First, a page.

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Students in class

Discussion in 'Primary' started by tennyson, Mar 13, 2011.

  1. I am having two students on their first (paired) placement in my Y3 class in the Summer. Has anyone any advice on how best to organise things?
     
  2. I am having two students on their first (paired) placement in my Y3 class in the Summer. Has anyone any advice on how best to organise things?
     
  3. Msz

    Msz Established commenter

    make sure they both pull their weight as my only experience of a "paired" placement one did all the work while the other sat back and had an easy ride
     
  4. You beat me to it Msz! I felt incredibly frustrated for one of my students on their paired placement. She was so motivated and put an incredible amount of effort into the placement while the other student just rode along on her hard work.
    Needless to say one has a teaching job now and the other doesn't!
    Set firm rules in the classroom and expectations about what they are both to do. Make it clear that sitting at the back of the room and having a chat is not acceptable (as mine seemed to think it was at first!)
     
  5. I also had a placement partner for the first two placements of my PGCE. It's a really nice way of easing trainees in. As insane as this sounds, even at the start of my second placement, I was terrified of taking the register. The register! Of course, by the end of it, I was teaching them German, setting up debating club...! [​IMG]
    I can only advise you from the point of view of the trainee, but be patient with them! Hehe. I mean, if one of them's pratting around, scared to read the story or take the register, you have to make them. But. It's really nice when a mentor involves you - e.g. sitting down together before the placement starts to do a bit of joint planning. My lovely mentor from my second placement told us what the term's topic would be and we brainstormed ideas and he was really welcoming of our ideas; this really built our confidence - and prevented us feeling like we were just teaching stuff someone else had chosen for us. Maybe just start them off giving them guided groups and stuff? It's awful when you feel like a bit of a third wheel at first and it's really nice to feel like you're doing something useful. Really great mentors I've had have had a structure from the start which they shared - e.g. Week 1: guided groups; Week 2: 5 whole-class lessons; Week 3: Take over Maths lessons... Etc. It was good to know where we were headed!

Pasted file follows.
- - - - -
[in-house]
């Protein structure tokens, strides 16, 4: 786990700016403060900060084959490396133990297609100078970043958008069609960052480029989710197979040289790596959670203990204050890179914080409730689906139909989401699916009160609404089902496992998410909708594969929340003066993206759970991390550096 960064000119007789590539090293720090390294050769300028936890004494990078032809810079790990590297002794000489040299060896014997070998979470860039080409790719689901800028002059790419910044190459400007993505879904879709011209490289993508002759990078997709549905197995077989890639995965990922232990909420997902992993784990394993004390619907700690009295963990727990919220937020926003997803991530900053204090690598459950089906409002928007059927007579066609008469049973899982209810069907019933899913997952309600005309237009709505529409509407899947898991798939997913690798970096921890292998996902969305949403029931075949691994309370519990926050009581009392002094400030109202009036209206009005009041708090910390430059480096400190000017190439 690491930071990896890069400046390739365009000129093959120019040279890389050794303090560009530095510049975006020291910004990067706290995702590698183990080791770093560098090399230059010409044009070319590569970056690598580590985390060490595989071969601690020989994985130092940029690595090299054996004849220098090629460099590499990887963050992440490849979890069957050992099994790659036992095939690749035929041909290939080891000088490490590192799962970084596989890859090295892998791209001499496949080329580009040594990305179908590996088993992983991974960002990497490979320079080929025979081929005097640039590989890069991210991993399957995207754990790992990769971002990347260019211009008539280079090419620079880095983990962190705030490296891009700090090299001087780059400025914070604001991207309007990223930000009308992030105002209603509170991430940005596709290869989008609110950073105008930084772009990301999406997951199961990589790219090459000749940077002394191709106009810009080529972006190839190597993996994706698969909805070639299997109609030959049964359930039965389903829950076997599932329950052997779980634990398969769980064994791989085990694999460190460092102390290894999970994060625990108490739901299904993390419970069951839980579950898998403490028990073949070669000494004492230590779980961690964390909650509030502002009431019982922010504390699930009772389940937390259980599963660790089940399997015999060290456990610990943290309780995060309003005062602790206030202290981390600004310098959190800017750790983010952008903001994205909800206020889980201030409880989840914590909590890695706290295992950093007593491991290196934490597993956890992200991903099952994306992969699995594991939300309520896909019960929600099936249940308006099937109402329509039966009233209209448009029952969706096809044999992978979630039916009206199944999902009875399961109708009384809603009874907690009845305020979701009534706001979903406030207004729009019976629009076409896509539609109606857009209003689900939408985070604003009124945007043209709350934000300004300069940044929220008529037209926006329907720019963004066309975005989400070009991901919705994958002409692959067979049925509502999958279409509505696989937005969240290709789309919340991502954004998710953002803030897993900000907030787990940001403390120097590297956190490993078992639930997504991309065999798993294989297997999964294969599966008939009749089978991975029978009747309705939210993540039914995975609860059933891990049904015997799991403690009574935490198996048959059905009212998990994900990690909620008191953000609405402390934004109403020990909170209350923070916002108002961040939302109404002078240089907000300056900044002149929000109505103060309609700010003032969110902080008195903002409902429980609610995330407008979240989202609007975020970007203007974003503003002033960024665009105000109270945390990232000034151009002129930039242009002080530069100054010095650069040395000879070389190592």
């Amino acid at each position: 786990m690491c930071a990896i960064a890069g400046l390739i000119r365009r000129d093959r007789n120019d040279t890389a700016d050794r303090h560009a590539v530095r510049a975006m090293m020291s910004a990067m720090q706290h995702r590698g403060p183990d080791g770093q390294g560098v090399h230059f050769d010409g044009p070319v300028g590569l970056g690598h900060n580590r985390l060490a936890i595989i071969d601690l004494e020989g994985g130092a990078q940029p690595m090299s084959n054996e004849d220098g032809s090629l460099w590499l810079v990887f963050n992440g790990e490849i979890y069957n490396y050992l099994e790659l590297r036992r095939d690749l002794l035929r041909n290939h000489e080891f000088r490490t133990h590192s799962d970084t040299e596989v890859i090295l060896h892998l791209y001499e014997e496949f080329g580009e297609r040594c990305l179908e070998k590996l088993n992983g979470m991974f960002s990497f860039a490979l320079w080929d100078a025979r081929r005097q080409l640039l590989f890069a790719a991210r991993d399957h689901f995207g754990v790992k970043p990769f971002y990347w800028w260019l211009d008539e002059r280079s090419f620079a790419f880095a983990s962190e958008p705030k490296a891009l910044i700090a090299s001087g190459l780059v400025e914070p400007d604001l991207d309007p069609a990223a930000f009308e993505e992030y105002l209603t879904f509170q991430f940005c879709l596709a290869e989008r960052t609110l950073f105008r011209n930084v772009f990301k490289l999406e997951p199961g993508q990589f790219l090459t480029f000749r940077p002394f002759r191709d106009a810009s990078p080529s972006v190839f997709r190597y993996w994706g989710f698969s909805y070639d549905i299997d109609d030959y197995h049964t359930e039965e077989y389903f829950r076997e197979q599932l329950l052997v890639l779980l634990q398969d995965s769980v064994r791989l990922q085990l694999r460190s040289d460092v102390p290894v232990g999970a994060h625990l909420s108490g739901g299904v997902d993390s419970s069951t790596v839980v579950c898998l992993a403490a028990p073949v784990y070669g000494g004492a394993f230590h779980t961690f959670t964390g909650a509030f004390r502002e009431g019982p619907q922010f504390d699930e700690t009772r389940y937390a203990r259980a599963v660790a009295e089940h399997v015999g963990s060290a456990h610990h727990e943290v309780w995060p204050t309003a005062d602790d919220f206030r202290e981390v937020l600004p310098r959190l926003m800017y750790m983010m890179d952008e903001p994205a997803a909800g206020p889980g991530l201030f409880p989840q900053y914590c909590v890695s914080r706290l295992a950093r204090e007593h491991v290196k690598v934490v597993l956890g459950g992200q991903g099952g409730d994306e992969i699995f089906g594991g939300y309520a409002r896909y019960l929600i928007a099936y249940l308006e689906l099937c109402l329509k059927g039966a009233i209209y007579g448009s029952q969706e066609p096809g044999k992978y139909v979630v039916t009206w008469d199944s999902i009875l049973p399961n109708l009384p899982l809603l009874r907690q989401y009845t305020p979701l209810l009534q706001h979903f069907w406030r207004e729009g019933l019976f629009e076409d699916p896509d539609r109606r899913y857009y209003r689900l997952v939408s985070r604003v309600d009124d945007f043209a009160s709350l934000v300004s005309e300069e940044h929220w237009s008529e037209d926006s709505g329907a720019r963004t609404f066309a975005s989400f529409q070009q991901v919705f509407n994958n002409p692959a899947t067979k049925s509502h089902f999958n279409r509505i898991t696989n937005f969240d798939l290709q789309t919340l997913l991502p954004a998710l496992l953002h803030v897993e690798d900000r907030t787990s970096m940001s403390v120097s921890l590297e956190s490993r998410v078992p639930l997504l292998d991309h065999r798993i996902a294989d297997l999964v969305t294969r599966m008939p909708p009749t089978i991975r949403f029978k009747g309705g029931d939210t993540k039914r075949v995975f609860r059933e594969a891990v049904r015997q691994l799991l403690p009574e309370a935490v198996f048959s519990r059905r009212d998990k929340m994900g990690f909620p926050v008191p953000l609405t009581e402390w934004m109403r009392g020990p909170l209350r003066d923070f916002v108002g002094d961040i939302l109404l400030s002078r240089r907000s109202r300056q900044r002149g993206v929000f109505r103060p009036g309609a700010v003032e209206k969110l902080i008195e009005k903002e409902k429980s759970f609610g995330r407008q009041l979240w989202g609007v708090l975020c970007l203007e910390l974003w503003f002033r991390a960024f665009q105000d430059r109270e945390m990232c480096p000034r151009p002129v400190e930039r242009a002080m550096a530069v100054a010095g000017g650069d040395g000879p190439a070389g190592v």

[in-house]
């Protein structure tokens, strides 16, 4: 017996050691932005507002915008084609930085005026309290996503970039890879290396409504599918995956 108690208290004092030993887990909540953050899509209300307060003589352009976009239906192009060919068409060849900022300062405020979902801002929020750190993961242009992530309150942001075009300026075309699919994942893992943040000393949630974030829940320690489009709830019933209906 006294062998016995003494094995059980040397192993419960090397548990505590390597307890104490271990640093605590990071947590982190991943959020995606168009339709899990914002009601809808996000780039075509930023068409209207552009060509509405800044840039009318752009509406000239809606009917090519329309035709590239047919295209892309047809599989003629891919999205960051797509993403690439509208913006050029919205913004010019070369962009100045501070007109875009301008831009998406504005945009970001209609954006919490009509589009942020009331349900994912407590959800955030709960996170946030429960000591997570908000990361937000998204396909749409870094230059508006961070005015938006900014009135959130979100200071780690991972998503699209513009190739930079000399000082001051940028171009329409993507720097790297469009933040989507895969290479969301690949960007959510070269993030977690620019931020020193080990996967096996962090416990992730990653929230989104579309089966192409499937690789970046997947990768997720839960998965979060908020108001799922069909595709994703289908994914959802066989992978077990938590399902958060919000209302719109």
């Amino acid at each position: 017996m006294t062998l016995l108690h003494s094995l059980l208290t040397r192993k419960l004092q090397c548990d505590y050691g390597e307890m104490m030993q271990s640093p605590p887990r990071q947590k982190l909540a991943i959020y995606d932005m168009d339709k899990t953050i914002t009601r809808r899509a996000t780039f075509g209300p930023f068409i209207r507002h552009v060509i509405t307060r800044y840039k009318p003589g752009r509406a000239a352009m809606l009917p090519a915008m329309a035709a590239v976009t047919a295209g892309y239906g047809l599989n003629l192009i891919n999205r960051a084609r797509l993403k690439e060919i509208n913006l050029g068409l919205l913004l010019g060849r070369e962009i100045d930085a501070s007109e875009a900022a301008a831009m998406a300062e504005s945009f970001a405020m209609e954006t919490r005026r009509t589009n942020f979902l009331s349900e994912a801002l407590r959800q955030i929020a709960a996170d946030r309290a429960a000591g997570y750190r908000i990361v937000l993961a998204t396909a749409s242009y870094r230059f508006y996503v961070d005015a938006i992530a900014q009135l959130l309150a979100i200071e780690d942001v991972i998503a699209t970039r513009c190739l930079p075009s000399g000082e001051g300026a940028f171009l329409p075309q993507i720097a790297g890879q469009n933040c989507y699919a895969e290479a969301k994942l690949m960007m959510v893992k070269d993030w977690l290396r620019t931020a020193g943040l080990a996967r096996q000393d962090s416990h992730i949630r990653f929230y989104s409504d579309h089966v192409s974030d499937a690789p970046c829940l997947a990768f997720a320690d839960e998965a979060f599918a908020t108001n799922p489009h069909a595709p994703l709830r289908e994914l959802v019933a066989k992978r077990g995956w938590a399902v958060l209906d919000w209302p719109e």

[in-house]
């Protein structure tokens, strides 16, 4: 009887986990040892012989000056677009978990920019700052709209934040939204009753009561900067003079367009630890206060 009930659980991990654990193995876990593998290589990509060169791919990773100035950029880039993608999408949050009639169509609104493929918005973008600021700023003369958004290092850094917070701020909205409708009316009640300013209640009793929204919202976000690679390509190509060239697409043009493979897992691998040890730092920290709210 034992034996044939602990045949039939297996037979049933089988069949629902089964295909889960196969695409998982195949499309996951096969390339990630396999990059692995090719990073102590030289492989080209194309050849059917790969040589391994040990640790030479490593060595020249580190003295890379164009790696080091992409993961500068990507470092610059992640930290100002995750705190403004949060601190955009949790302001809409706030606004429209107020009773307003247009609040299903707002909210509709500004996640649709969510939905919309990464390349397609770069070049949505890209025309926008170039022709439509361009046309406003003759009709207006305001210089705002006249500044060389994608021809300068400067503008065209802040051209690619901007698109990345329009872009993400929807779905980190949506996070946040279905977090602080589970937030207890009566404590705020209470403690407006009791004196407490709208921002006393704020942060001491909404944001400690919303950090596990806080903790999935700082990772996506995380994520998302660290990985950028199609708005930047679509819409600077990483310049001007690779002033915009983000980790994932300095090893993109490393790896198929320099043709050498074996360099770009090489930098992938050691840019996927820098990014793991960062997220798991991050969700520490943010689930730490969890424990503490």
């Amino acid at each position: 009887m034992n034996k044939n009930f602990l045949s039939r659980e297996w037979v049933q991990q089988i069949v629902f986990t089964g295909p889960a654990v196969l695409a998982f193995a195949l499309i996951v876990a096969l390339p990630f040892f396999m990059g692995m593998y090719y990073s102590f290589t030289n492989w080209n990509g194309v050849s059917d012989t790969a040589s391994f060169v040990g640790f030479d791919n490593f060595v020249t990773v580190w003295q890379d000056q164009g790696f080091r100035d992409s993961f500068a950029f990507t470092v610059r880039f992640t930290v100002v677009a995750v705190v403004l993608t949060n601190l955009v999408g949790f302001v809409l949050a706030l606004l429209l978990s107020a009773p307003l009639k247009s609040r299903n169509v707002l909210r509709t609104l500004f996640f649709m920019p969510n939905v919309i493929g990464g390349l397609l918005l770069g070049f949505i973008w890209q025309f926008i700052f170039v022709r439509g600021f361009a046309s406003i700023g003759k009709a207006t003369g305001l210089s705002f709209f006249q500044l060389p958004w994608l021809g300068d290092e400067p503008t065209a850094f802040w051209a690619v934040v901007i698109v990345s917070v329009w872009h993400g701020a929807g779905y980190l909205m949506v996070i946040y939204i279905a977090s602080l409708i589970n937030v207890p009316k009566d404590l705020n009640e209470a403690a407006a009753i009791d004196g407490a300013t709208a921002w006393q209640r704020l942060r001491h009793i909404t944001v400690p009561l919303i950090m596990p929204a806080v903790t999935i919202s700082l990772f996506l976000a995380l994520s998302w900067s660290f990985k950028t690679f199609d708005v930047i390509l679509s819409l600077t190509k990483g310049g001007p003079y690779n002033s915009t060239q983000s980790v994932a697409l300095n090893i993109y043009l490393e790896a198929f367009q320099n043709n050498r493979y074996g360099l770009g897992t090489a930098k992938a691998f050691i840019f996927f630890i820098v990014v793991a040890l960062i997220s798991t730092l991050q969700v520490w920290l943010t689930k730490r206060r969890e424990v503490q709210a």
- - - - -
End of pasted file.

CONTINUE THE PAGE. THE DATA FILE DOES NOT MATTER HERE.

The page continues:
It's also really, really great when you model something you suggest to your trainee. So, I remember one mentor telling me I should make more of Success Crit., then the next lesson he was teaching, he made a point of showing me exactly what he meant. Very helpful and absolutely no misunderstandings. Because I did have this awful mentor who used to tell me things, and I'd do them, and then she'd say that wasn't what she meant, so I'd ask for clarification, then do her bidding, then she said that still wasn't what she meant, and I'd ask for her to explain it in a different way, and---- nightmare! Just complete communications meltdown.
    It's also really good to give the trainee time alone with the class. Although if they're in pairs in the summer are they PGCE or B.Ed.? I'm thinking: PGCE placement when you take over the teaching. The horrid mentor never, ever, ever, ever, ever left me alone with the class for even 5mins. I had a lovely mentor after her who would just leave me to it for whole afternoons at a time hehe it was great! I really felt like they were mine and I understood what it was to take on all the responsibilities of the teacher - and it showed me trusted me.
    I hope you like having trainees! It can be such a great experience; I am still in touch with several of my mentors. [​IMG] xx
     
  6. "..and it showed me trusted me." should obviously read: "..and it showed he trusted me". Me no speak like Cookie Monster.